And, yes, long walks to enjoy the cool air and fall colors and books and writing and the cats for distraction and comfort. Write on, Reds!

  11. Thank you, Julia! Wonderful escape. A playlist of relaxation.

  12. I switch to an all-classical music station, too, when the political news comes on. Other distractions are watching DVDs of my favorite detective TV programs, and READING! Don't ask how many books I've purchased in the last couple of months, print books and e-books! Since most of them are written by JRW authors and back-bloggers I think of them as medicine for the soul!

    Deb Romano

  13. Thank you, Julia! this was just right.

    Since we have our very own Corgi living right here with us, I admit, he does a lot to keep us happy. He's a natural born clown with so much sweetness mixed with mischief we can't help but laugh at him. A lot.

    And poetry. I read lots of poetry. More now than ever. And am discovering some pretty marvelous poets.

    Music. I listen to a lot of old music. Old being everything from Big Band to Motown to Classic Rock.

    And my camera.

  14. Thanks for the giggles, Julia. After I voted last week I've been on a news blackout. WTH didn't I know about axolotls before now? Could have saved this ulcer for something important.

    This week I plan to take the dogs for a walk in Mt. Hope cemetery, commune with Frederick Douglass and Susan B. Anthony, and thank my grandmother for helping women get the vote a century ago.

    If this election doesn't go well, I suggest we all invoke Lysistrata. Wake my when it's ovah.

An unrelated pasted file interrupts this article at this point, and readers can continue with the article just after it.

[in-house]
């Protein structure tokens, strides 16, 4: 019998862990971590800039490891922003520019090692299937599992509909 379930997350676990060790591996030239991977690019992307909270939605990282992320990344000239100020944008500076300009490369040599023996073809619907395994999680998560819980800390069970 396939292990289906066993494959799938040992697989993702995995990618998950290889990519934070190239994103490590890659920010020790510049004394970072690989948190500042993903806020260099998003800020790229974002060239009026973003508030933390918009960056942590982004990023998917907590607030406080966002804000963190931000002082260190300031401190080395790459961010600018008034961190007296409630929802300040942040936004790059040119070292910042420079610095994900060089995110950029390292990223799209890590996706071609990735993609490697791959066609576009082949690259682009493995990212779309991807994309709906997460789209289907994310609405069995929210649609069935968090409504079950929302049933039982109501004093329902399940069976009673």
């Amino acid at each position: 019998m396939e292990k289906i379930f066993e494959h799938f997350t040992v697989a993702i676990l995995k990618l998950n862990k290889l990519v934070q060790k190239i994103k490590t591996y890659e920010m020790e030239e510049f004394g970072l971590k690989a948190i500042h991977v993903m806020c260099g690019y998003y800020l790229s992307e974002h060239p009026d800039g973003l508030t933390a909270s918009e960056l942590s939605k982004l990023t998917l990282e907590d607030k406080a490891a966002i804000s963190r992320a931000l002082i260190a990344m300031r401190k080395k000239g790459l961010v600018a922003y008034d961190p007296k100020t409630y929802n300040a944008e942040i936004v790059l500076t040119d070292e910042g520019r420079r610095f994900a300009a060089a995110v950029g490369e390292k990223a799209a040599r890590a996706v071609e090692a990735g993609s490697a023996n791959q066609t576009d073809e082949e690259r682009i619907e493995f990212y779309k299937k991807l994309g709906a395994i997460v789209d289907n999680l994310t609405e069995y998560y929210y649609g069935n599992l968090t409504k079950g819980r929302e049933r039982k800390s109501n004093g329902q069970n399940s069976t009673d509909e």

15. You are all brilliant!
    Many thanks for the entertainment.

  16. Julia, you have made my day! I loved the bassoon video! I played bassoon in high school, and I wish I'd kept it up. It's such a beautiful instrument, both visually and audibly. and there is that quirky incongruity of the massive instrument and the thin, tiny reed on the mouthpiece. That reed was a sensitive creature. You might notice the man playing the bassoon in the video wetting the reed occasionally in-between his solos. You have to keep it moist, but not slobbery wet. A dried-out reed or a soggy reed are both disasters. And, then there were the jokes about the bassoon and its appearance, with bazooka often being a common appellation.

    Rainn Wilson, the actor who played Dwight Schrute in the NBC comedy The Office, was a "bassoonist" in his youth, and he has a recent mid-career autobiography out called The Bassoon King: My Life in Art, Faith, and Idiocy. I plan on reading it one of these days. Here's an Amazon link to it.